Hideo Tokoro bested Brad Pickett in an exciting clash. Reversals were the order of the day and the Japanese and British fighters were all over the canvas.
In the end, Pickett (10-4) was still a bit green to be rolling around with the likes of Tokoro, who at 153 pounds gave Royce Gracie fits the time that faced off in the ring. The Japanese fighter, now 18-11-1, snapped up an arm from the guard and finished by armbar when he forced Pickett to roll onto his back at 2:41 of the first.
Dong Sik Yoon gave the throng of Korean fans, clad in red T-shirts and slamming Thundersticks together, something to cheer about.
After having the bout threatened by the California State Athletic Commission because Yoon (1-4) refused to remove tape from a badly swollen ankle, the judoka went to war in the best fight of the night against Dutch brawler Melvin Manhoef.
As he does in every fight, Manhoef (16-4-1) went at Yoon with fierce aggression, connecting on a punch that instantly closed the Korean's right eye.
Yoon survived the early onslaught and found success in the clinch.
Between periods, a ringside doctor looked closely at Yoon's swollen eye and could have easily called the contest, but Yoon was given a chance to continue and he met Manhoef in the center of the ring.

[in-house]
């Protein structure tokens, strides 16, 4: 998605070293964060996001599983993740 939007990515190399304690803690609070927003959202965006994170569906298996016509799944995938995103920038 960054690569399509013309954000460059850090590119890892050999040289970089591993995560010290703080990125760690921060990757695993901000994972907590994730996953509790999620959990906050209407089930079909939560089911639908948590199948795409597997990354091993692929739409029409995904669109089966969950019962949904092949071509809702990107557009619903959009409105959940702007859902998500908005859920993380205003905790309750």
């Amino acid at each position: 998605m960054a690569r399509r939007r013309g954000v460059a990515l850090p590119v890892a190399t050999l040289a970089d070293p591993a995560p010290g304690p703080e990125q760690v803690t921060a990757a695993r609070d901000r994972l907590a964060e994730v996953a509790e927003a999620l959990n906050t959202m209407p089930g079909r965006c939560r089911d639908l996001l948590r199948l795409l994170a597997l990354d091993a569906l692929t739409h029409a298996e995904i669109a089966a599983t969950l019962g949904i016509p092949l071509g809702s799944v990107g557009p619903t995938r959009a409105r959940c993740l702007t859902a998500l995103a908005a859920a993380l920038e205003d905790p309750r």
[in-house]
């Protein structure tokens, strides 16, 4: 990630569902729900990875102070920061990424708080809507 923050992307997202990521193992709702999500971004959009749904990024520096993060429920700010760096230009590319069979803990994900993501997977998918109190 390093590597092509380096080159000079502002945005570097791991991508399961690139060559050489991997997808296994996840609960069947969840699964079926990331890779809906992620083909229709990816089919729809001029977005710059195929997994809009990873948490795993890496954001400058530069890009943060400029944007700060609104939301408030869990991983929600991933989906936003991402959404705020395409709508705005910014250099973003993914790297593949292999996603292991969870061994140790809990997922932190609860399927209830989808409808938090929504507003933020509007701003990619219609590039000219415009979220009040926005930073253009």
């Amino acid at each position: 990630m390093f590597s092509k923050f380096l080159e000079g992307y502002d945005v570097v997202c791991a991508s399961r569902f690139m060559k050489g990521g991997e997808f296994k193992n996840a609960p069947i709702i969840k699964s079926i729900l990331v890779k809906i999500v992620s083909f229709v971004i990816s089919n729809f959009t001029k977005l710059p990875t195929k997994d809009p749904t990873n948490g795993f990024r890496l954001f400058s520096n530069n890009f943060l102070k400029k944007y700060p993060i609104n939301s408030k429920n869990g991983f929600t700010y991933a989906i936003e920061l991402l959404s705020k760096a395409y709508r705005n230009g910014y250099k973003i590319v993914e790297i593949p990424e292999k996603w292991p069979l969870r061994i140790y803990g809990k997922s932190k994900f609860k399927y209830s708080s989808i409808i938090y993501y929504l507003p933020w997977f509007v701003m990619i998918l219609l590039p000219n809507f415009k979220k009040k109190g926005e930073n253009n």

Yoon put the fight on the floor and soon had Manhoef mounted in the corner. The explosive Dutchman pushed and rolled to escape, but he left himself open to a counter and Yoon grabbed an arm. Fully stretched out, Manhoef opted tap at 1:17 of the second rather than risk serious injury.
After losing his first four fights -- including losses to Sakuraba, new UFC light heavyweight champion Quinton Jackson and veteran Murilo Bustamante -- Yoon finally earned the first victory of his career.
Siala Siliga finished Ruben Villareal with relative ease. The hard-hitting Samoan needed just 1:33 to stop a larger foe who stepped up on short notice.
After winging punches that missed their respective marks, Mighty Mo (3-0) connected with a left hook that put Villareal (11-13-3) on the floor. Mo followed and landed more punches until referee Herb Dean put a stop to the contest.
It wasn't a lesson that needed to be learned.
Followers of mixed martial arts, of which Johnny Morton included himself, already knew that newcomers with very little experience in the fight game generally didn't fare well.